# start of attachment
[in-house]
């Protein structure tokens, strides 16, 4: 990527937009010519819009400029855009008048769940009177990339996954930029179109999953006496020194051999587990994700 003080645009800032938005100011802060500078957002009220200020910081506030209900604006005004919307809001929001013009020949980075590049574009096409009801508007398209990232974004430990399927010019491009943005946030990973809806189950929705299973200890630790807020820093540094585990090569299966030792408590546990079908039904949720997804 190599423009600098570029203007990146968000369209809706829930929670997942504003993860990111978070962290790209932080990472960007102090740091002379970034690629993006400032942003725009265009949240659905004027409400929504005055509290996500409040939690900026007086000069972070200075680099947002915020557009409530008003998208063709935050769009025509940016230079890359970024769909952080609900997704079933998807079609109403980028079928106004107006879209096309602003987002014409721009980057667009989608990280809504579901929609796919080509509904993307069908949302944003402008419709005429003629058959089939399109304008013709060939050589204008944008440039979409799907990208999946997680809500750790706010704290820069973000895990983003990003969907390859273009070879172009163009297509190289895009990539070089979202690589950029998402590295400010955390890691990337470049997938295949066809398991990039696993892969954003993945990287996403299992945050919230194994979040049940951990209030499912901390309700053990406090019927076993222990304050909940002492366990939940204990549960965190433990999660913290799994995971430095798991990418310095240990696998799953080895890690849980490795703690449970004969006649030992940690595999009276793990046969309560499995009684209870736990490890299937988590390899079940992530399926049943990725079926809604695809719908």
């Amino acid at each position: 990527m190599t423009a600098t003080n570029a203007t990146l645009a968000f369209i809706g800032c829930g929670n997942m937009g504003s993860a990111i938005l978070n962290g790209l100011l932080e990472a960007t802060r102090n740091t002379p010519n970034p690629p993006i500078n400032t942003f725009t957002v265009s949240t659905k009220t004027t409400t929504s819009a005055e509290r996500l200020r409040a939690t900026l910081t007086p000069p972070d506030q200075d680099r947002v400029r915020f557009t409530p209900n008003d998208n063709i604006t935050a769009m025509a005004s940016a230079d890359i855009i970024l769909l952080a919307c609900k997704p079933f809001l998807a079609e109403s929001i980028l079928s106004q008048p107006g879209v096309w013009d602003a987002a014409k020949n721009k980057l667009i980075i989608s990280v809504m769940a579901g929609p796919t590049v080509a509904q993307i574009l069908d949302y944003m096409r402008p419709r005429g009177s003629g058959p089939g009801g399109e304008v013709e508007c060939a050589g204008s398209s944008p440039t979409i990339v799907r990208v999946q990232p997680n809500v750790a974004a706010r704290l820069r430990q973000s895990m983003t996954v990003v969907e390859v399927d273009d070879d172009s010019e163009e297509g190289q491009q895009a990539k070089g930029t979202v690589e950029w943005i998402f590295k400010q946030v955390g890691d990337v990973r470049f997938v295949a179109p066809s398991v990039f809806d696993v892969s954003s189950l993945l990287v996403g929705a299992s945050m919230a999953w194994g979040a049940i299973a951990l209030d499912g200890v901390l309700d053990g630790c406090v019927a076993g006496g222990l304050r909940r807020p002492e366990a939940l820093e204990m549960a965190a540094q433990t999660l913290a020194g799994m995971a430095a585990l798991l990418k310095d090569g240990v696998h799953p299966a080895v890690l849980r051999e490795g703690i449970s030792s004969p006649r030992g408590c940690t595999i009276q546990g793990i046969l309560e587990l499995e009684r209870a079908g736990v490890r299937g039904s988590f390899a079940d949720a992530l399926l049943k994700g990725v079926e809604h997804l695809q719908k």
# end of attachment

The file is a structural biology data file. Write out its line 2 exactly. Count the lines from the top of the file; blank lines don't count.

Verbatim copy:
């Protein structure tokens, strides 16, 4: 990527937009010519819009400029855009008048769940009177990339996954930029179109999953006496020194051999587990994700 003080645009800032938005100011802060500078957002009220200020910081506030209900604006005004919307809001929001013009020949980075590049574009096409009801508007398209990232974004430990399927010019491009943005946030990973809806189950929705299973200890630790807020820093540094585990090569299966030792408590546990079908039904949720997804 190599423009600098570029203007990146968000369209809706829930929670997942504003993860990111978070962290790209932080990472960007102090740091002379970034690629993006400032942003725009265009949240659905004027409400929504005055509290996500409040939690900026007086000069972070200075680099947002915020557009409530008003998208063709935050769009025509940016230079890359970024769909952080609900997704079933998807079609109403980028079928106004107006879209096309602003987002014409721009980057667009989608990280809504579901929609796919080509509904993307069908949302944003402008419709005429003629058959089939399109304008013709060939050589204008944008440039979409799907990208999946997680809500750790706010704290820069973000895990983003990003969907390859273009070879172009163009297509190289895009990539070089979202690589950029998402590295400010955390890691990337470049997938295949066809398991990039696993892969954003993945990287996403299992945050919230194994979040049940951990209030499912901390309700053990406090019927076993222990304050909940002492366990939940204990549960965190433990999660913290799994995971430095798991990418310095240990696998799953080895890690849980490795703690449970004969006649030992940690595999009276793990046969309560499995009684209870736990490890299937988590390899079940992530399926049943990725079926809604695809719908």